intake of breath from the Duke, as though he could not believe Pheasant’s open
This was not the first
time Pheasant and the Duke had disagreed. Last night, I had heard them arguing about
who should conduct the Emperor’s burial rite when the moment came. The Duke
insisted on Taoist priests, as he claimed the Emperor would have wished, while
Pheasant favored Buddhist monks.
“I shall consent only
if they express their wish to live in the monastery, Uncle. Otherwise, I would
rather my father’s women spend the rest of their lives with their families.
They have lived away from them long enough,” Pheasant said.
That would be
marvelous. And merciful. The ladies would be overjoyed. Some must have been
separated from their families for more than twenty years. As for me, however, I
had no home. My father, a wealthy governor who had believed I would grow up to
be a ruler and bring my family glory, had died protecting me. After his death,
I had lost my family’s enormous fortune, my ancestral house, and even my
sisters. Now my mother, a cousin of a late empress, was destitute and homeless,
a nun living in a dilapidated Buddhist monastery far away from the palace.
Would the Duke send me
to the same monastery where Mother lived? That would never happen, I realized.
The Duke wanted us to die in loneliness, not to rejoice in family reunion. He
would certainly send us to monasteries far away from Chang’an if he had his
“Living with their
families? And have them seen and touched by other base men? This is most
unconventional and outrageous! Your father would not agree to this. None of the
ministers will agree to this!”
“If you wish, Uncle,
we shall discuss the matter with the Secretary.” Secretary Fang, I knew, was on
Pheasant’s side, and he would defend him against the Duke. “Come. They are
waiting outside.” Pheasant waved and headed toward the bedchamber’s door. The
Duke followed reluctantly.
I put down the robe,
went to the door, and peered out. In the dark corridor, a group of ministers
waited. Rain showered their long robes, and their faces were painted red by the
light of lanterns hung from the eaves. Secretary Fang was speaking with Sun
Simiao. He straightened as Pheasant approached. When Pheasant spoke to him, he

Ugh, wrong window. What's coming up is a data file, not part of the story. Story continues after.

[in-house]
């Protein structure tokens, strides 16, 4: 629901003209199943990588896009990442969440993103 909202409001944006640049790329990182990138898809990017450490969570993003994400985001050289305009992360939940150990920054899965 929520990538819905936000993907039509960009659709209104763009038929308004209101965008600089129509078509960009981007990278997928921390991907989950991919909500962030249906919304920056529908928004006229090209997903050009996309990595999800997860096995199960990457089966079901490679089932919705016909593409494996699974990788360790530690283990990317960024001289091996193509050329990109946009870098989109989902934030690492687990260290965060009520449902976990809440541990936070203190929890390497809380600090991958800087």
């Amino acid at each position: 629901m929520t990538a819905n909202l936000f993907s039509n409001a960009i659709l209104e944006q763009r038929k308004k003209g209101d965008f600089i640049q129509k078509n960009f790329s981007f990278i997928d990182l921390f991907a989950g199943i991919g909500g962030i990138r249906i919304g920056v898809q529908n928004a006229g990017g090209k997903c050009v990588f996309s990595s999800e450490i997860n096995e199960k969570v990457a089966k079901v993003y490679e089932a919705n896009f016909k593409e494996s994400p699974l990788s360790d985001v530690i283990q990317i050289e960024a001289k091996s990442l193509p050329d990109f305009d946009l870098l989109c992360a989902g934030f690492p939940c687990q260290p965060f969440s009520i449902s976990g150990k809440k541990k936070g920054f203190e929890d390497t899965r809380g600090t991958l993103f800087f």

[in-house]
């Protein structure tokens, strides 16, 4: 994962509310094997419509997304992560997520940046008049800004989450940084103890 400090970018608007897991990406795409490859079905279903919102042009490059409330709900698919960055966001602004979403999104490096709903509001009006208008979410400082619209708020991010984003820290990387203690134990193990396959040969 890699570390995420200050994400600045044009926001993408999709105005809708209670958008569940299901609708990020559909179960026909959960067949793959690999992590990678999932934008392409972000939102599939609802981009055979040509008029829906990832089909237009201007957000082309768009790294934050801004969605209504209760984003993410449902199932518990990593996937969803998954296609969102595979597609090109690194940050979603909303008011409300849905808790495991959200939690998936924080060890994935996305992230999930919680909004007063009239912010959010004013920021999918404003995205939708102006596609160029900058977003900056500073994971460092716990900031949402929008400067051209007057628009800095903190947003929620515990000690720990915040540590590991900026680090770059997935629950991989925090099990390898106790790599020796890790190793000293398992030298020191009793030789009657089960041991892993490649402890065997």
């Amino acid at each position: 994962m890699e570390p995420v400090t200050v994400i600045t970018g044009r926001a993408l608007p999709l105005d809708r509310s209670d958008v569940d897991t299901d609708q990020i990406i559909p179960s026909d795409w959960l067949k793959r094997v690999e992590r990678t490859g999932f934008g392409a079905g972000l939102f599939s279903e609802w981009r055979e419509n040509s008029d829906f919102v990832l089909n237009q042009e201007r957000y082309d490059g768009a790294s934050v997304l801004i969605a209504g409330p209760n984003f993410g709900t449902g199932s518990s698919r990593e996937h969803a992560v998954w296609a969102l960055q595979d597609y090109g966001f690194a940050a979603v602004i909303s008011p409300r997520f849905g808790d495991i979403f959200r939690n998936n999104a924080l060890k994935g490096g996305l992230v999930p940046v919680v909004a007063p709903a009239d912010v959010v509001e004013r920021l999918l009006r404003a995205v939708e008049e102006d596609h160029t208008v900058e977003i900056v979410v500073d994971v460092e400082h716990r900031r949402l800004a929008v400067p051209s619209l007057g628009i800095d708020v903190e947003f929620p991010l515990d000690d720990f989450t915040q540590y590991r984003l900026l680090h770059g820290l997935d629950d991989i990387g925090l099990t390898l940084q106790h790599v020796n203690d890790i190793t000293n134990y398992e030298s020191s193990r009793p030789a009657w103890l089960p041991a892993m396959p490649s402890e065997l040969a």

glanced at the bedchamber and nodded. The Duke threw up his hands.
Daisy came to me.
“What’s going on?”
“I’m not sure,” I
said, hesitant to tell her too much. “The Duke wants to banish us to
Daisy’s eyes widened. “Why?”
A wave of voices burst
forth as the other Talents gathered around me.
“We will have to
“Did our Crown Prince
They buried their
faces in their hands and sobbed.
Oh, women. What else
could we do but sob when our fate was in other people’s hands? But I would not
cry. Not ever. “Our Crown Prince will not banish us.”
Pheasant was still
talking to the Duke and the Secretary. The Duke gestured vehemently, shaking
his head. Pheasant held up his hand and walked toward the entrance to the
courtyard. The Duke looked frustrated. He opened his mouth again and turned
toward the entrance, where a large figure loomed near the gate. The Duke froze.
Even though it was too
dark for me to see the man’s eyes and the purple birthmark on his face, the way
he held his sword was unmistakable. The man near the gate was the General.
He had long ago been
promoted to command the ninety-nine legions of the Gold Bird Guards and all the
cavalry in the kingdom. He had been the Emperor’s loyal servant, and after the
Emperor’s death, he would serve Pheasant.
Pheasant greeted the
General. The Secretary followed after him, and together they walked to the end
of the corridor, where they tipped their heads together and spoke quietly,
sheets of rain falling on their shoulders.
The Duke stood
stiffly, and the ministers around him left to join Pheasant and the Secretary
as well. The Duke was alone, standing under the eaves, the lantern light
casting a long shadow near his feet. For the first time since the Emperor had
fallen ill, I could see that the powerful Duke, the Emperor’s assistant for
more than three years, was losing his influence.
It was for the best.
Since the Emperor was about to die, the Duke had to go too. I had never liked
him. He was cruel—like the Emperor, devious, and also a man lusting for power.
I liked Pheasant’s
merciful plan for his father’s concubines. People would be overjoyed once it
was announced. But what about me? I had no home to return to. Since I came to
the palace at the age of thirteen, I had been living here for almost eleven
years. The palace was my home now.
I went to the
Emperor’s bedside. He looked the same, his mouth open, his gaze fixed on the
ceiling. A sound, half gurgle, half groan, rose from his throat, as though he
was having trouble breathing, then ceased. Was he dead? My heart stopped. But
then his chest rose again.
The Duke appeared on
the other side of the bed. “Ungrateful son, ungrateful, ungrateful!” He gritted
his teeth and cursed, his hawkish nose shining in the candlelight like a honed
blade. There was something ferocious and calculated in his eyes. Something
furtive and disturbing. He caught me watching him and gave me a cold stare. I lowered
When I dared to look
up again, he had disappeared.
A hot wave of unease
rushed through me. The Duke must not be ignored. I had to warn Pheasant. He was
not crowned yet, and he had to be cautious, for the death of his father could
create a crack in the ladder of power, and if he did not watch it carefully,
the crack could expand, the rungs could split, and the entire ladder could
From Sourcebooks Landmark, published April 5, 2016